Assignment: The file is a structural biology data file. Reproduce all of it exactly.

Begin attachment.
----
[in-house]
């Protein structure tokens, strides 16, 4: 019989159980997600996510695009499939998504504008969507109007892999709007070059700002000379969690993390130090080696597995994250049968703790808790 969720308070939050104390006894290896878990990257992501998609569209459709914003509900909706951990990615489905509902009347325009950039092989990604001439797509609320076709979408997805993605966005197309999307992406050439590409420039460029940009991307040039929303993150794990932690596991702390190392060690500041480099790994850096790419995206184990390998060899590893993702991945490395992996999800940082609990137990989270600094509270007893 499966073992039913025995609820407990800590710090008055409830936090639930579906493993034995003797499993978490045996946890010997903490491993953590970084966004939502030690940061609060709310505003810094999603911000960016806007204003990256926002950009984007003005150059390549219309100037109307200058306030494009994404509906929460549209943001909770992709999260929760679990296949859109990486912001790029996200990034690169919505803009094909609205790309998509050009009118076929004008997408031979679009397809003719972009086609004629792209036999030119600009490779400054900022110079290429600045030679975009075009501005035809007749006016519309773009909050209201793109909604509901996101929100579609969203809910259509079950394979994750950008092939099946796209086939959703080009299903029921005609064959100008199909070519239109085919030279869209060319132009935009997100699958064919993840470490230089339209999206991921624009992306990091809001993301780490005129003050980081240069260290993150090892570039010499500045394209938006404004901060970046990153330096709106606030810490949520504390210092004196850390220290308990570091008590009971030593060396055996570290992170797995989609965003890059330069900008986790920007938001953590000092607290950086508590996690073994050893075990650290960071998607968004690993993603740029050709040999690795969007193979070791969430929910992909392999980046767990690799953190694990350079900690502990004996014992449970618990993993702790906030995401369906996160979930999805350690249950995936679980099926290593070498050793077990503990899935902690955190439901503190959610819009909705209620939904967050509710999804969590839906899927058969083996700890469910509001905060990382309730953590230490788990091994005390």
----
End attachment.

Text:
[in-house]
């Protein structure tokens, strides 16, 4: 019989159980997600996510695009499939998504504008969507109007892999709007070059700002000379969690993390130090080696597995994250049968703790808790 969720308070939050104390006894290896878990990257992501998609569209459709914003509900909706951990990615489905509902009347325009950039092989990604001439797509609320076709979408997805993605966005197309999307992406050439590409420039460029940009991307040039929303993150794990932690596991702390190392060690500041480099790994850096790419995206184990390998060899590893993702991945490395992996999800940082609990137990989270600094509270007893 499966073992039913025995609820407990800590710090008055409830936090639930579906493993034995003797499993978490045996946890010997903490491993953590970084966004939502030690940061609060709310505003810094999603911000960016806007204003990256926002950009984007003005150059390549219309100037109307200058306030494009994404509906929460549209943001909770992709999260929760679990296949859109990486912001790029996200990034690169919505803009094909609205790309998509050009009118076929004008997408031979679009397809003719972009086609004629792209036999030119600009490779400054900022110079290429600045030679975009075009501005035809007749006016519309773009909050209201793109909604509901996101929100579609969203809910259509079950394979994750950008092939099946796209086939959703080009299903029921005609064959100008199909070519239109085919030279869209060319132009935009997100699958064919993840470490230089339209999206991921624009992306990091809001993301780490005129003050980081240069260290993150090892570039010499500045394209938006404004901060970046990153330096709106606030810490949520504390210092004196850390220290308990570091008590009971030593060396055996570290992170797995989609965003890059330069900008986790920007938001953590000092607290950086508590996690073994050893075990650290960071998607968004690993993603740029050709040999690795969007193979070791969430929910992909392999980046767990690799953190694990350079900690502990004996014992449970618990993993702790906030995401369906996160979930999805350690249950995936679980099926290593070498050793077990503990899935902690955190439901503190959610819009909705209620939904967050509710999804969590839906899927058969083996700890469910509001905060990382309730953590230490788990091994005390």